One sunny day in early October, I sit on the sprawling steps of the Metropolitan Museum of Art, waiting for cartoonist Roz Chast. At her publicist’s request, for purposes of identification, I feebly hold aloft a copy of Chast’s new book, Going Into Town: A Love Letter to New York, aware that to the tourists milling around the museum’s entrance it probably appears that I am hocking stolen goods or maybe getting stood up by a Tinder date.
Chast is late, but there are few better places for people-watching than the Met steps at lunch (just ask Blair Waldorf), so I spend the time speculating about who might make for good Roz Chast cartoon fodder. The distracted babysitter dragging her charge down Fifth Avenue? The old man with the Wallace Shawn hair, carting a pitifully understuffed briefcase? The lady primly perched beside her enormous quilted carryall, eating a hot dog dripping with relish? Nope, it would be the 60-something husband and wife, trudging by, shoulders slumped, sneakers scuffling, doing what could only be described as dutiful touristing. I scribble that down, then realize that the best candidate for the Roz Chast treatment is clearly me: the neurotic journalist, trapped inside her own head, shackled to the deafening clamor of her inner monologue.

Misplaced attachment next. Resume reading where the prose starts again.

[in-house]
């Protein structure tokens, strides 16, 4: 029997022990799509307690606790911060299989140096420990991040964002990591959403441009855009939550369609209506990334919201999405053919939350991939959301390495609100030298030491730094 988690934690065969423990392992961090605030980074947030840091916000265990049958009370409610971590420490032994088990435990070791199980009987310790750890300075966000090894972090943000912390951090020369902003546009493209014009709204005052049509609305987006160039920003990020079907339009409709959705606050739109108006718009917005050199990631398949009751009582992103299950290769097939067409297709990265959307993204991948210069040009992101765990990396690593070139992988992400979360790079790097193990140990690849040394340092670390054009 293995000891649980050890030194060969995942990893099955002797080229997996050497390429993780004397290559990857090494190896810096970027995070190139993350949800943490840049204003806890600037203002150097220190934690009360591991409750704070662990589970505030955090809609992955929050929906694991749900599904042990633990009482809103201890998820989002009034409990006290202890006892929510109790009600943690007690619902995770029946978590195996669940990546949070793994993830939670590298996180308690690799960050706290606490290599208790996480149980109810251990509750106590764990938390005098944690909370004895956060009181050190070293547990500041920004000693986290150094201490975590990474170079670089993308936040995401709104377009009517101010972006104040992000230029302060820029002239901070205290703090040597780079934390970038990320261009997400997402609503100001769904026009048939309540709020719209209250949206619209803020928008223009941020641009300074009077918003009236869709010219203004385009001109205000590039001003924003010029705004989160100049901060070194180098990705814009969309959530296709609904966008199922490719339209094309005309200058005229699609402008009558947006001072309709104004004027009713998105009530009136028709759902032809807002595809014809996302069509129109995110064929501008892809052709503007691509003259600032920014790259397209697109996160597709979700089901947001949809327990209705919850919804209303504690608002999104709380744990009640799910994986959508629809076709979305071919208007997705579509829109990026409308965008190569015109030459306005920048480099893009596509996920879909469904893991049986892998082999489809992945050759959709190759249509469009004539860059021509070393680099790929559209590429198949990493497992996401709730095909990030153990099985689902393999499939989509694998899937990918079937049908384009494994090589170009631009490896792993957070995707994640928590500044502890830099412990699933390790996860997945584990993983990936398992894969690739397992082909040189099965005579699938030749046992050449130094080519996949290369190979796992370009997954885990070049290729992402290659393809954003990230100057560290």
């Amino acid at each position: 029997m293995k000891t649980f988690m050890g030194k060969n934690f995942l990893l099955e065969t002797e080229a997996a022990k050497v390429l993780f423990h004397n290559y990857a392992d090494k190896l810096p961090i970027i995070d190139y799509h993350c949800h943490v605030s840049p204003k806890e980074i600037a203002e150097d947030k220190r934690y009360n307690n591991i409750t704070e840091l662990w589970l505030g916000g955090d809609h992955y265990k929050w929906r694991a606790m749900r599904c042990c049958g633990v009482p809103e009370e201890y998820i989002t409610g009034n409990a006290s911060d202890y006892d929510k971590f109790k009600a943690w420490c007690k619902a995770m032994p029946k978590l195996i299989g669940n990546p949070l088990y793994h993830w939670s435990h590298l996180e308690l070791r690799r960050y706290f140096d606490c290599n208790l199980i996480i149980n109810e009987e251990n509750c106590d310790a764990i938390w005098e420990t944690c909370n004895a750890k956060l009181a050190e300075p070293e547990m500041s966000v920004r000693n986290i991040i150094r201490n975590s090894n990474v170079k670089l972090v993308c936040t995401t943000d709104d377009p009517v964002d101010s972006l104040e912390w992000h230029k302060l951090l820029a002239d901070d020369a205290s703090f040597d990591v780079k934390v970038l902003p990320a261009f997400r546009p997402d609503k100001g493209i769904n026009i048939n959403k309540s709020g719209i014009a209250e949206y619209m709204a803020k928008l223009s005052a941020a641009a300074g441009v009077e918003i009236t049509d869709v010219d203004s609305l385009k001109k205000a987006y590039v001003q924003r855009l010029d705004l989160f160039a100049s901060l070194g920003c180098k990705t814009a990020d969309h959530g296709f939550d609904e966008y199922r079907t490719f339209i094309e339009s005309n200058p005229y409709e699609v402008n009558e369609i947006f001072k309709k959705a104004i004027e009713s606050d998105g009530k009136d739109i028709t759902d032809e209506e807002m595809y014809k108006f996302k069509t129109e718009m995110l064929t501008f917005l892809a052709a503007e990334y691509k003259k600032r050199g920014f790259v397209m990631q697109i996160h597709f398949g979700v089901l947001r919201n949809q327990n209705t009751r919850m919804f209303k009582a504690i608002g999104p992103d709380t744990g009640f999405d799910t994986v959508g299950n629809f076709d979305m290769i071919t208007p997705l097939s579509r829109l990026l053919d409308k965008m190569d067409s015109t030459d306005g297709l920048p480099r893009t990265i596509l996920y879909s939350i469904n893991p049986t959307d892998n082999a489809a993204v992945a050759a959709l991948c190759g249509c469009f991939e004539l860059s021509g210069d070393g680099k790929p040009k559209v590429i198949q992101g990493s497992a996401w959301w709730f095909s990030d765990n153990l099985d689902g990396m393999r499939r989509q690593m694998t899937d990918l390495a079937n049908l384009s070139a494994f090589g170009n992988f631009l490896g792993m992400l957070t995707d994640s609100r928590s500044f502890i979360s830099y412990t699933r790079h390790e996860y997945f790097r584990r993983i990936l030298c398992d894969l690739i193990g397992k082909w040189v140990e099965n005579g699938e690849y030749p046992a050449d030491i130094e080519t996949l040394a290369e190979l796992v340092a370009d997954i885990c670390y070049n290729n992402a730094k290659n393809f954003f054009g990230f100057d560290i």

Chast has been finding humor in just this type of slightly demented, anxiety-ridden character since at least 1978, when she began contributing her now-beloved cartoons to The New Yorker. In Going Into Town (the title refers to how the author’s late parents used to describe trips from their Flatbush, Brooklyn, apartment to Manhattan proper), she is less interested in the people of New York City than in the city itself. She covers all manner of minutiae typically excised from guidebooks: the origin of those weird black dots mottling the sidewalk (“Gum, probably”); New York City vernacular (“A term you’re going to hear a lot is cross street”); basic questions of layout (“Avenues are wider than streets”); and how best to explore à la Roz. “The more nondescript your street is, the greater chance you have of making your own discoveries,” reads the text that runs above a drawing of a typical Chastian antiheroine—googly-eyed, wavy-mouthed, weak-chinned, sporting a vintage hairstyle and salivating over a bountiful display of ribbons.